We worked hard to construct teaching and learning environments that displayed these characteristics, and our efforts payed off in spades. Like so many things that seem too simple to be true, adhering to these four principles created focus on the right, restorative and logical elements of what our students needed from us, and the reclaiming culture we needed to facilitate. We realized over time that it's all about perspective... we needed to see what we believed.

In more recent years I have had the opportunity and pleasure to share tales of my experiences with other teaching and learning professionals as a workshop facilitator and lecturer. During these presentations it is inevitable, (and I've done dozens of them,) that one of the audience members will state rather matter- of- factly to me that the kids in her school don't need to be reclaimed because they don't have the sort of severe problems that I describe as part of the session. Let's remember, it's all about perspective...

At this point I pull up my picture of a dandelion, and often share this poem...

Lucien's Birthday Poem
Yes, a dandelion
because they are the flower
of wishes. You blow that ball
of seeds and the wind carries them to the one
assigned to grant or reject.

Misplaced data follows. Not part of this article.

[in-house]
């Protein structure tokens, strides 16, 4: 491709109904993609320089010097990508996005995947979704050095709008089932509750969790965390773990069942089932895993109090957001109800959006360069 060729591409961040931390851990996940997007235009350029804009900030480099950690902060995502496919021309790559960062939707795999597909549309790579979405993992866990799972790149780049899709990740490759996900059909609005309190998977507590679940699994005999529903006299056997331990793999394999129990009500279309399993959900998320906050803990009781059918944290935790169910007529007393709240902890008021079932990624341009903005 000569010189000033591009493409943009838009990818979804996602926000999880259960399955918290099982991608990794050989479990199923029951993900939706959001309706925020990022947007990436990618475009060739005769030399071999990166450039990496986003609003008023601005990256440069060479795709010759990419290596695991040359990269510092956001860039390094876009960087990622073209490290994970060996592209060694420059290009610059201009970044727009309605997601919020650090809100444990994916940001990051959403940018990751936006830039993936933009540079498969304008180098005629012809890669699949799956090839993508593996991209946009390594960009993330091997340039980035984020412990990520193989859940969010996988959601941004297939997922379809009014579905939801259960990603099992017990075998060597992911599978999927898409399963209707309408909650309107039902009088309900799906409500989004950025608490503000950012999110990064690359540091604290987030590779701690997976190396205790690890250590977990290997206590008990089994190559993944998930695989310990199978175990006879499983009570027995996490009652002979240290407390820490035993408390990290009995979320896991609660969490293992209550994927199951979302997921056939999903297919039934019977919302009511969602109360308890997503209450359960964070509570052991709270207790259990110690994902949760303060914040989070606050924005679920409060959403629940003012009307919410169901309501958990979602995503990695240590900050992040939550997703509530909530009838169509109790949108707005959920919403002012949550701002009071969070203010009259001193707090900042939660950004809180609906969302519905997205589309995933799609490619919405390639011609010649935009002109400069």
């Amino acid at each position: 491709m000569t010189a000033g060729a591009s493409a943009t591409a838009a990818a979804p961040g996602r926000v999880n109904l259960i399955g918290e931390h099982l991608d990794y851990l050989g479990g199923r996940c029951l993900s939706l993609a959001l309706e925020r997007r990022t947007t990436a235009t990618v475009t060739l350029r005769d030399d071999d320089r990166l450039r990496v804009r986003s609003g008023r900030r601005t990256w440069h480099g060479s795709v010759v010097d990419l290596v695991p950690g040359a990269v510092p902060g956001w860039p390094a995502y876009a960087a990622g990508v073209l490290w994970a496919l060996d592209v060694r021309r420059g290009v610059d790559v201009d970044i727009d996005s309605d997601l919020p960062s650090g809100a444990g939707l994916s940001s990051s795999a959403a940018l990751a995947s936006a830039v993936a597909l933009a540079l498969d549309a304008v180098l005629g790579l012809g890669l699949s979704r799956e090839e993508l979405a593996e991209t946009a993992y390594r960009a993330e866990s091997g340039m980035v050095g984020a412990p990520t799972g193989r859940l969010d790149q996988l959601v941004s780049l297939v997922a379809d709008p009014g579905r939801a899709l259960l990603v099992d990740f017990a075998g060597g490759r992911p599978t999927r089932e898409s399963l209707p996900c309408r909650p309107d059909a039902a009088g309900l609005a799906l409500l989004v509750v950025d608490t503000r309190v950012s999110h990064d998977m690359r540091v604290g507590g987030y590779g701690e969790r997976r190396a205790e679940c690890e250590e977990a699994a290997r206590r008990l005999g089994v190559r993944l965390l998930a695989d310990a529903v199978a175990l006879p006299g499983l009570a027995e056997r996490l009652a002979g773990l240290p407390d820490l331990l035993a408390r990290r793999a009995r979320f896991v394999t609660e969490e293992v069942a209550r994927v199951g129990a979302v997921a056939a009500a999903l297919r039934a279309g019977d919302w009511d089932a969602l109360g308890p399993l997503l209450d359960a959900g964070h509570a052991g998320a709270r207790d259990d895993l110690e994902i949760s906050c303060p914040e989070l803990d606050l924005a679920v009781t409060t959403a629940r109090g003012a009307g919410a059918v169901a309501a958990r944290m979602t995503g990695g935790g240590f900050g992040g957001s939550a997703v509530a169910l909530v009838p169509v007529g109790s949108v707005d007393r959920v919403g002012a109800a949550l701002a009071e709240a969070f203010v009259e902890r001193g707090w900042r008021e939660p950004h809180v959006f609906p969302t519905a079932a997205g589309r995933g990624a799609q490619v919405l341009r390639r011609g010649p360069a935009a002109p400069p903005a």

And it's a good thing
that it's the dandelions
who have this power
because they are tough
and sometimes you have to be tough
to even remember
that you have any desires left at all,
to believe that even one
could be satisfied, would not turn
to an example of
"be careful what you wish for,
it might come true."
Maybe that's exactly why
there are so many of them -
the universe gives us extra chances
to keep dreaming.
Each one an uprising,
a burst of color
in the cracks of our hearts,
sunrise
at an unexpected time,
in an unexpected place.

Ellie Schoenfeld

After this, we talk about perspective. To a young child, dandelions are flowers. To the vast majority of adults, they are weeds. It's all about perspective...

Now that I've been away for some time from the alternative teaching and learning environments that changed my life, I find that I can't identify anymore what an at-risk environment is. As a counselor, (and every teacher wears that hat whether they like it or not,) and a teacher in what we refer to as a mainstream educational environment, I have come to believe that if any child feels anxiety, fear, isolation or any other debilitating emotional state as a result of the environment they endure, they come from an at-risk environment- it doesn't matter if we think their feelings are justified... if it's real to them, it's real. In this sense, every child is potentially a KARE kid- a kid from an at-risk environment.

There's only one way to begin to associate with the often unknown environmental factors affecting the children we work with every day in school; learn their story. Not until then can we truly be present for the kids we serve- not as a teacher charged with teaching, but more importantly, not as a person who genuinely cares; a KARE Giver.
Shelfari: Book reviews on your book blog